Let me just say: I don't think that there is a 'right' way to recover from an eating disorder, no one-size-fits-all approach. But I have seen two recurring opinions from opposed sides of the spectrum - one that encourages a healthy diet as part of recovery, whereas the other side argues you should have zero restrictions around food and not care about what you eat - the acts of "healthy" eating and exercising are labelled as signs of unsuccessful recovery or even orthorexia by this side. My coach was more on the eat-whatever-you-want spectrum and, in fact, parts of her recovery included going to McDonalds once a month.
This approach might work for some, but it didn't seem to do the trick for me. Yes, in a way I just wanted to be free from the daily thoughts around food and be able to eat without emotions attached. But I had this little inner voice that kept on whispering to me that there had to be another way and that food should remain to play a major role in my life.
I wanted food to be meaningful and important, but the question was wether I would be able to channel that meaning into positive, healthful, and self-loving directions?
I think that choosing to keep food and fitness as a priority in your life was somewhat the tougher road to go down, because the act of balance is much more difficult. How do you know that you aren't being too restrictive, after all? Can you even be the judge of that, after years of having a distorted relationship to food? How can you be free of obsessing over food choices and still take the decision to eliminate a significant number of foods from your diet. Is that even possible?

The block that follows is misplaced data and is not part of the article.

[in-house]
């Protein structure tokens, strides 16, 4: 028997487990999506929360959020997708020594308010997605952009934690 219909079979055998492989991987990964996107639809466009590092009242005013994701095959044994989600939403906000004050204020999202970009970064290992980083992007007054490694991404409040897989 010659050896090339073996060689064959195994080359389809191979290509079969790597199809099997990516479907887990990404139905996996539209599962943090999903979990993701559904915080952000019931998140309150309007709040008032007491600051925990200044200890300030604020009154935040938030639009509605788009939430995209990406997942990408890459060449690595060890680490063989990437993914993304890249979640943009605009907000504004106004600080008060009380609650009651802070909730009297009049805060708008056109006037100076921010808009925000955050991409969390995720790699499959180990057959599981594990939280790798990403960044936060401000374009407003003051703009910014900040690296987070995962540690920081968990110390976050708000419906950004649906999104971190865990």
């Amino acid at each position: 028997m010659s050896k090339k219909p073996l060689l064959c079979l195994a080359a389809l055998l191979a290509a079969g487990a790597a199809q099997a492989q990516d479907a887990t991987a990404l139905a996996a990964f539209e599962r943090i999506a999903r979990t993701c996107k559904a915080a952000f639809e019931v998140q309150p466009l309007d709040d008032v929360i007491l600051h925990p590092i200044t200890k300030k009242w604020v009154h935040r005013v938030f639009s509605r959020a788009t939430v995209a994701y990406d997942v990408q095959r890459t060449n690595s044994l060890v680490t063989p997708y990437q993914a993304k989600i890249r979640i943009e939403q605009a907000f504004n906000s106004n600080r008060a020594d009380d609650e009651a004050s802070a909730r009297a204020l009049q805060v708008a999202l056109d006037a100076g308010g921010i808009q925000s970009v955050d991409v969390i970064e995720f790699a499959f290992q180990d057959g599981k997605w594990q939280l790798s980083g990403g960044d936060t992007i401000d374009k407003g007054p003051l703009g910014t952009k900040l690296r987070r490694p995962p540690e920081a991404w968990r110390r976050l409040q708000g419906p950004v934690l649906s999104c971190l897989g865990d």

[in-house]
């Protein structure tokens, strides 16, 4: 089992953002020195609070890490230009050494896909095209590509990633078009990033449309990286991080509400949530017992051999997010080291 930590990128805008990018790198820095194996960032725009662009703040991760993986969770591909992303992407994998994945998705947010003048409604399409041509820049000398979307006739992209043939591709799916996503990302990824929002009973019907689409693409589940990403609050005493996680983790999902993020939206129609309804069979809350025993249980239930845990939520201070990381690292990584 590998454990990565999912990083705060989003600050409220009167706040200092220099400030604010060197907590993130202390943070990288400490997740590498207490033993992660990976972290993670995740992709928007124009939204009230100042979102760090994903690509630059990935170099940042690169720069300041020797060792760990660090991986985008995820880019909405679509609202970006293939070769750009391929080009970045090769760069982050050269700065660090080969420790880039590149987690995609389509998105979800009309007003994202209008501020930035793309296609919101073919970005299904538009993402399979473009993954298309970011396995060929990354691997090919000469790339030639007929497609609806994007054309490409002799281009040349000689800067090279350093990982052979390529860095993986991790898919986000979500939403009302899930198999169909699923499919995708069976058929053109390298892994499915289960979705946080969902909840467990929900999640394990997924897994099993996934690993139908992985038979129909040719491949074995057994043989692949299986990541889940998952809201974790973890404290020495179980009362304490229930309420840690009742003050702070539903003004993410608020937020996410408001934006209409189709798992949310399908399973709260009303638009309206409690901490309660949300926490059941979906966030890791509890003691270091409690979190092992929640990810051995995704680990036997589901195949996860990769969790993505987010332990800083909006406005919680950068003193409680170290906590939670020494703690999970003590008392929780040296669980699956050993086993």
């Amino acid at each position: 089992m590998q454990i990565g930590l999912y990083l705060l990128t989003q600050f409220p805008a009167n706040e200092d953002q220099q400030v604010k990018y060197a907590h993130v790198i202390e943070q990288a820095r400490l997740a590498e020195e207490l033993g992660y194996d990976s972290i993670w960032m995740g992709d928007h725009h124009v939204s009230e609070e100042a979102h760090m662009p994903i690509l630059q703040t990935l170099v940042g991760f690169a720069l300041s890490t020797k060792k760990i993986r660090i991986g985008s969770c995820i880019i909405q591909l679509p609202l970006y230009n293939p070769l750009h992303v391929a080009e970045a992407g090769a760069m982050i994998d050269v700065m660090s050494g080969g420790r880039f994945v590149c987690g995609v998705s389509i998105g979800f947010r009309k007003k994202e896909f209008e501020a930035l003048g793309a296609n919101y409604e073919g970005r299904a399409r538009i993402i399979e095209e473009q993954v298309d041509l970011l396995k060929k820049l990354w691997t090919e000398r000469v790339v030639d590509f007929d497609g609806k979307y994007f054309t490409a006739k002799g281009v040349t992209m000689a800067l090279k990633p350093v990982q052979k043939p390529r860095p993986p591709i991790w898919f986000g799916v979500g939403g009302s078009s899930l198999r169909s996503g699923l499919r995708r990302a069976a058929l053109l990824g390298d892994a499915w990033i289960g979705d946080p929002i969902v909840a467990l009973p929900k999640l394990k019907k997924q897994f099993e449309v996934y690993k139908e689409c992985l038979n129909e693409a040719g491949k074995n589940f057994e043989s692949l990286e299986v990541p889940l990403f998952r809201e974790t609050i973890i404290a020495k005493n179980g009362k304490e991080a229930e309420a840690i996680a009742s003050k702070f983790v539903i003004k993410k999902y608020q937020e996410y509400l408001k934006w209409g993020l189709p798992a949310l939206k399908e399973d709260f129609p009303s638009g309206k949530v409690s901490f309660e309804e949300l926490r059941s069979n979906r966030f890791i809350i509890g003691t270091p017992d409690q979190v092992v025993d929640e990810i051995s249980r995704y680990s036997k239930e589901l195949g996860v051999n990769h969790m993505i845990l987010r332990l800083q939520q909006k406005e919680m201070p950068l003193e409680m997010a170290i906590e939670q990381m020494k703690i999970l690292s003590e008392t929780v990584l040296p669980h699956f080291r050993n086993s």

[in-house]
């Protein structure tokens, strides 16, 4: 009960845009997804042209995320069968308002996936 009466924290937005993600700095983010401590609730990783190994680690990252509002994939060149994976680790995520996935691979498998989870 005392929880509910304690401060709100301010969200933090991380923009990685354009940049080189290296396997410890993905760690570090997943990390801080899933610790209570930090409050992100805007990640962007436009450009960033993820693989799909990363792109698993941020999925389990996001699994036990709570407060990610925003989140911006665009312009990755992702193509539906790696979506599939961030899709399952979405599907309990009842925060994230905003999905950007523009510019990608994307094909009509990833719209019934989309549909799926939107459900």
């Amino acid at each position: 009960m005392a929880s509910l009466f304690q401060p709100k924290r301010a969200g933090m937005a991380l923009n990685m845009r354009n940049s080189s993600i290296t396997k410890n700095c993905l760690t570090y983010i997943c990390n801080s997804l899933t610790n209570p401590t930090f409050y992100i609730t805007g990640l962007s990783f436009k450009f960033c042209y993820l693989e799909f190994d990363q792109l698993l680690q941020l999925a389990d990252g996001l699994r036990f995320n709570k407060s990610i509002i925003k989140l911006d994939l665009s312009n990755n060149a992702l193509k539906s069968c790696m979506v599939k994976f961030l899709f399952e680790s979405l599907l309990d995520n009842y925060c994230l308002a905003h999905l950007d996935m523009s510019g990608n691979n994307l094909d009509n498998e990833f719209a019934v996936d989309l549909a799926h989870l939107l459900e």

For three years I struggled to find that balance (and am sometimes still struggling now). Recovery felt so fragile that every food decision could impact how the rest of my day and even week went. I thought I was doing things right, but looking back at it my eating habits were still far too restrictive.
I was still beating myself up whenever I indulged. I hadn't let go to the diet mentality. I was stressed and anxious. I was out of touch with my body. I was having half a kiwi for breakfast and thought that I was nourishing my body. I was a far cry away from listening to what my body truly needed.
It was only with time and more education (I literally inhaled every self help book on eating disorders, wellness and nutrition that I could get my hands on) that things started falling into place one by one. I became more and more aware of the mind-body connection and the importance of a nourishing way of eating and living. I began to see how I was a happier person when I ate well, not just because of the emotions attached to eating healthy, but because of the endorphin release and the chemical reactions in my body. I was a better person when I ate healthy and felt more clear minded, conscious and calm.
It suddenly was no longer about being skinny, but about how food could affect my health in the long run. It was the first time I realised I could use food to love and nurture my body. When I realised that I had the ability to change my life through proper nutrition and self-care, I began to feel myself come alive! My mentality shifted and I started to view food as a source of nourishment, not the enemy. I ate in a way that healed my body and slowly started to make peace with my plate.